Galapagos Sea Birds
Flightless Cormorant Sea Bird
The Flightless Cormorant (Phalacrocorax harrisi), also known as the Galapagos Cormorant, is a cormorant native to the Galapagos Islands and an example of the highly unusual fauna there.
The Flightless Cormorant is unique in that it is the only cormorant that has lost the ability to fly.
Once it was placed in its own genus, Nannopterum or Compsohalieus, although current taxonomy places it in the genus with most of the other cormorants, Phalacrocorax.
With only 1500 estimated individuals, it is one of the worlds rarest birds and is the subject of an active conservation programme.
Like all cormorants, this bird has webbed feet and powerful legs that propel it though ocean waters as it seeks its prey of fish, eels, small octopuses and other small creatures. Flightless Cormorants feed near the bottom and no more than 100 metres offshore.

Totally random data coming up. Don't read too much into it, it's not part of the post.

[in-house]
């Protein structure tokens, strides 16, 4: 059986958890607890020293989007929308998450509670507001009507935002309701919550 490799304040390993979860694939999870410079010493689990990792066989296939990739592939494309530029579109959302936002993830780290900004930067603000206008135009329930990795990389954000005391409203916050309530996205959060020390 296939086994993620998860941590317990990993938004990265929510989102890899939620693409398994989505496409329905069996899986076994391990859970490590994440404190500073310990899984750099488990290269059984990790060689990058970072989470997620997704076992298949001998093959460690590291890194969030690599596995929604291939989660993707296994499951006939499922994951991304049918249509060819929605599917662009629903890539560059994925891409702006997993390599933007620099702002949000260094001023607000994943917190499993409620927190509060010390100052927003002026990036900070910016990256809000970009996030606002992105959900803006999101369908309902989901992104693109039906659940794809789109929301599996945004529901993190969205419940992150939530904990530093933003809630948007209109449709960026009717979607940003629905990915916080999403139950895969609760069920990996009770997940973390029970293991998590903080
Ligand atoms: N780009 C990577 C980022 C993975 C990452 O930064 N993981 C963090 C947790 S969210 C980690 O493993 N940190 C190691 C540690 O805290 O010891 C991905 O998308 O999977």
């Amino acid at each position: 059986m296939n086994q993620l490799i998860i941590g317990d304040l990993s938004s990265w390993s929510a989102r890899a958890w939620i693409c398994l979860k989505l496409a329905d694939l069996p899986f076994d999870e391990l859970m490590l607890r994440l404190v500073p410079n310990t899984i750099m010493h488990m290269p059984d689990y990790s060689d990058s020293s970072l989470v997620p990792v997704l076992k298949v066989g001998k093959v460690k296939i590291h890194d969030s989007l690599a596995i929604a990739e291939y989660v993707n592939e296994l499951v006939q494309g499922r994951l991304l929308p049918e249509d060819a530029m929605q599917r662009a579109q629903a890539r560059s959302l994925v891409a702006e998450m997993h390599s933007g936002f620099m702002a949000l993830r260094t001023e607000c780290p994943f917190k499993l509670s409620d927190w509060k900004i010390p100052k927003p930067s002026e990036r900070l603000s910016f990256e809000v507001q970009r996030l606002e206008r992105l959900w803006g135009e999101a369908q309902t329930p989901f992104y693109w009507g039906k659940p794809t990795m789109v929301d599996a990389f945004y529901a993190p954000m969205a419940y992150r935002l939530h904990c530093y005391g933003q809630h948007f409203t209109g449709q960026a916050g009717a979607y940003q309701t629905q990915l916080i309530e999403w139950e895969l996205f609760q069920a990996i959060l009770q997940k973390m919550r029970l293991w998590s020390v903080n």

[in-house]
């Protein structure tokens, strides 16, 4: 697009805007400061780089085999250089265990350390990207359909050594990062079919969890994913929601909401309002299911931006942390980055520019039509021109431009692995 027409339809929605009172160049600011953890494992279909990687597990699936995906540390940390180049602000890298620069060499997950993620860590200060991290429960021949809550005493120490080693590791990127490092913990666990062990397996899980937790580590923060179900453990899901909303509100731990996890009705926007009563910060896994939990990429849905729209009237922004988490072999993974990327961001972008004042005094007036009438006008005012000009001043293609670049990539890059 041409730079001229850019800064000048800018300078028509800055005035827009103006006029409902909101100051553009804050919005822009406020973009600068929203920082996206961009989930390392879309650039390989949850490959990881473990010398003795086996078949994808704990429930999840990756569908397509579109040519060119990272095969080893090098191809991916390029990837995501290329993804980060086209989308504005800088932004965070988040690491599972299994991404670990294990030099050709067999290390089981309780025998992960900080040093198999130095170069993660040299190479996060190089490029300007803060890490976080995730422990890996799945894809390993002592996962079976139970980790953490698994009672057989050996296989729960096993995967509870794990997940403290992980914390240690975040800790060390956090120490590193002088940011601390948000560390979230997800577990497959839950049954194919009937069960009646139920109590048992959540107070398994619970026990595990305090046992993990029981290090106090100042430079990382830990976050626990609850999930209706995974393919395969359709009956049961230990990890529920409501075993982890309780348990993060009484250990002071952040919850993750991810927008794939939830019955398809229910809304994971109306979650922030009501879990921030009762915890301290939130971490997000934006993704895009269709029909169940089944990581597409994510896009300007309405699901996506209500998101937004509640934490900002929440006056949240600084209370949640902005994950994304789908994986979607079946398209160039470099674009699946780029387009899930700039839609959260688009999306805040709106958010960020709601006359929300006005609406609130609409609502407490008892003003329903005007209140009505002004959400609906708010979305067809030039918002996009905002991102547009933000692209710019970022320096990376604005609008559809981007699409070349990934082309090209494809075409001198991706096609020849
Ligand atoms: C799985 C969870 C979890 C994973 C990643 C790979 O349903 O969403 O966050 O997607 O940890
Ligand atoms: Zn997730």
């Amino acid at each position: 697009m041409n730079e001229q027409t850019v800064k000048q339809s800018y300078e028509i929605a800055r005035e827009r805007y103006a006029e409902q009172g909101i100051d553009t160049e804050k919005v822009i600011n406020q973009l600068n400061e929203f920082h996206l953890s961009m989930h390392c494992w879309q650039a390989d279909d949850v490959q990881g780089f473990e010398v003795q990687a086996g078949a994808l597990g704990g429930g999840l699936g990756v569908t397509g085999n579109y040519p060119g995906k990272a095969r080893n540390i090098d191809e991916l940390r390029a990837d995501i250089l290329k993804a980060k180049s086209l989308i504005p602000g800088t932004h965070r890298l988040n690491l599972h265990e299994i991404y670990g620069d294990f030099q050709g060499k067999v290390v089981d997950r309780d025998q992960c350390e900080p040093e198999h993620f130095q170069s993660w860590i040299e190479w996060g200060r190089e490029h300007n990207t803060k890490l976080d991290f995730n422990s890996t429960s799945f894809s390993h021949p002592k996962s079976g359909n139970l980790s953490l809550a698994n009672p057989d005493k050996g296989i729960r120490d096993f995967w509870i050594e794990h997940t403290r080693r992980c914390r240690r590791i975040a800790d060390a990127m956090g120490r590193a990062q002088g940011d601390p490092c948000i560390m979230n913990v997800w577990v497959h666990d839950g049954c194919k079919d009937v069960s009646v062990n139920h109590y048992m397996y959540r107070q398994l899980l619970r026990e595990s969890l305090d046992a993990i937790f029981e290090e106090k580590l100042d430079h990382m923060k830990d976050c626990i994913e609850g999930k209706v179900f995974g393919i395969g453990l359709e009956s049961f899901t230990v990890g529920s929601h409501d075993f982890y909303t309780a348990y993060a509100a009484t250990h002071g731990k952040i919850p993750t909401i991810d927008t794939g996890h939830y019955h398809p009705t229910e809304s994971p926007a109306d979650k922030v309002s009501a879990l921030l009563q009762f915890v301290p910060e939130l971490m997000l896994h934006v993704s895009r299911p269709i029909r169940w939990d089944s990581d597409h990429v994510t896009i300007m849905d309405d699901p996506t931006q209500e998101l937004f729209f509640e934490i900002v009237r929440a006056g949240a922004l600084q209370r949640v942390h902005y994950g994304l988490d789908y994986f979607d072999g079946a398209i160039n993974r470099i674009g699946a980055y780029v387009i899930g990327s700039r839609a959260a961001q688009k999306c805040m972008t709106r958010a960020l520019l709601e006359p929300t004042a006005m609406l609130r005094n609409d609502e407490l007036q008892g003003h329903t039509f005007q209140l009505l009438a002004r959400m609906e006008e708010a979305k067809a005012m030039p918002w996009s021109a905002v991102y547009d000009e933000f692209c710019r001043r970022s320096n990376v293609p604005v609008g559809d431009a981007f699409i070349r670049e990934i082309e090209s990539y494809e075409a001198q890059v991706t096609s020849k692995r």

The Flightless Cormorant is the largest member of its family. It measures 89 – 100 centimetres (35 - 40 inches) in length and weighs 2.5 – 5.0 kilograms (5.5 - 11 pounds). Its wings are about one-third the size that would be required for a bird of its proportions to fly. The keel on the breastbone, where birds attach the large muscles needed for flight, is also greatly reduced.
The upperparts are blackish and the underparts are brown. Their long beak is hooked at the tip and the eye is turquoise. Like all members of the cormorant family, all four toes are joined by webbed skin. Males and females are similar in appearance, although males tend to be larger. Juveniles are generally similar to adults but differ in that they are glossy black in colour with a dark eye. Adults produce low growling vocalisations.
The Flightless Cormorants feathers are not waterproof. After each dive, they spend time drying their small wings in the sunlight. Their flight and contour feathers are much like those of other cormorants, but their body feathers are much thicker, softer, denser and more hair-like. The Flightless Cormorant produces very little oil from their preen glands. It is the air trapped in their dense plumage that prevents them from becoming waterlogged.